Preparation of extract

A coarsely powdered root sample (5 g) of S. veronicifolia was refluxed with 100 mL of methanol for 30 min in a water bath. The extract was filtered, and the solvent was recovered in a rotary vacuum evaporator to obtain a residue. The residue was completely dried in a vacuum oven. The dried extracts were redissolved in methanol and used for phytochemical screening, chromatographic and spectroscopic studies.

Phytochemical screening

A part of the redissolved extract was treated with different reagents to detect the presence of phytochemical groups like alkaloids, flavonoids, phenols, etc.[15],[16]

Fingerprint analysis


A volume of 10 µL of methanol extract (1 mg/mL) was applied as an 8-mm band on a precoated TLC plate using an ATS-4 applicator, CAMAG HPTLC system. The plate was developed in solvent system toluene: chloroform: ethyl acetate: formic acid (6: 2.5: 1: 0.5 v/v) to a distance of 8 cm in a twin-trough chamber saturated for 20 min. The developed plate was dried in a current of hot air, visualized under ultraviolet light (254 and 366 nm), and the profiles were captured as digital images. The same plate was further derivatized by dipping in an anisaldehyde-sulphuric acid reagent followed by heating at 110°C, and observation was made under white light. The profile was recorded as a digital image. The images of the TLC plate were taken using CAMAG Reprostar-3 fitted with Dx A 252 16 mm camera. CAMAG TLC Scanner and WINCATS software (version 1.4.5) were used to scan the chromatograms at wavelengths 254 and 366 nm.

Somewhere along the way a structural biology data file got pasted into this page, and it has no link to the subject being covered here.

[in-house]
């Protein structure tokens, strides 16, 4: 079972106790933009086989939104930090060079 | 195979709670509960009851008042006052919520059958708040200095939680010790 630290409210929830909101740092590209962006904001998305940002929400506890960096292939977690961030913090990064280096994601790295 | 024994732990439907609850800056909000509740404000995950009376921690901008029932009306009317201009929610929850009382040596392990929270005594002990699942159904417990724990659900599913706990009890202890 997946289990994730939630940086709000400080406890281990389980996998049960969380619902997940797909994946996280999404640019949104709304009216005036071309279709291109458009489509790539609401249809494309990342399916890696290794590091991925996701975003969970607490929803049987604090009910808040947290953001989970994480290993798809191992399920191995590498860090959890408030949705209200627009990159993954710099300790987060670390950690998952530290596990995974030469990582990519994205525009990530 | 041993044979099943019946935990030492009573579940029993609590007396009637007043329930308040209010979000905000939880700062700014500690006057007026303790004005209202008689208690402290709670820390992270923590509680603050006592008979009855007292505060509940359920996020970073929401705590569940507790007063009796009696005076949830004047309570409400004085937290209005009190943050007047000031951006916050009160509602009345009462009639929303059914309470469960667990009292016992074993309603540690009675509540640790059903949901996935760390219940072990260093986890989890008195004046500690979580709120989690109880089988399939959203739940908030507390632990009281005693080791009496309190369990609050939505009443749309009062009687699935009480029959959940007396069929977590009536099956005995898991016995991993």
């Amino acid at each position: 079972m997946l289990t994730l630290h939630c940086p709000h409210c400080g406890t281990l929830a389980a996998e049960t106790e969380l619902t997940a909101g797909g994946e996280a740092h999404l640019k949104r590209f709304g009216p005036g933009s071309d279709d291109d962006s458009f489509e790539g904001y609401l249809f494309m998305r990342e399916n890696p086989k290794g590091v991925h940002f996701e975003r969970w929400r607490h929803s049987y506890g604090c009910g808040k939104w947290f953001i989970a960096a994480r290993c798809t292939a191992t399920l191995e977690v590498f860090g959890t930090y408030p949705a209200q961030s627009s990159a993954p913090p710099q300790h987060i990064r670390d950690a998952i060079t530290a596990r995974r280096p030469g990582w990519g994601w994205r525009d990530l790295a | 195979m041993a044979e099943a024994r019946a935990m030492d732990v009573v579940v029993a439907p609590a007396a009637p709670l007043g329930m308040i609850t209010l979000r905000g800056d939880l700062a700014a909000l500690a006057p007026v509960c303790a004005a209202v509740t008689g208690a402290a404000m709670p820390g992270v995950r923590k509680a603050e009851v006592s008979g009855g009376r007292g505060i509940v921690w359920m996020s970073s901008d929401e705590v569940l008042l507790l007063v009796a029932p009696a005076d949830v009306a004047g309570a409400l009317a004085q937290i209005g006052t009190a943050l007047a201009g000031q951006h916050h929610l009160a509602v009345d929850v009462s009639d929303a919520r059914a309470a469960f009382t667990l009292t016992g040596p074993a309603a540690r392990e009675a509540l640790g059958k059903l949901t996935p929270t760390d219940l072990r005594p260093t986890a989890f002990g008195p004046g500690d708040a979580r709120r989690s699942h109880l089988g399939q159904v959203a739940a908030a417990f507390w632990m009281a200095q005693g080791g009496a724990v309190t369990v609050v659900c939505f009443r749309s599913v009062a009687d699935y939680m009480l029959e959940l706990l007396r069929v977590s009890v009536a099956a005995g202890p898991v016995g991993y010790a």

High-performance liquid chromatography: fingerprint analysis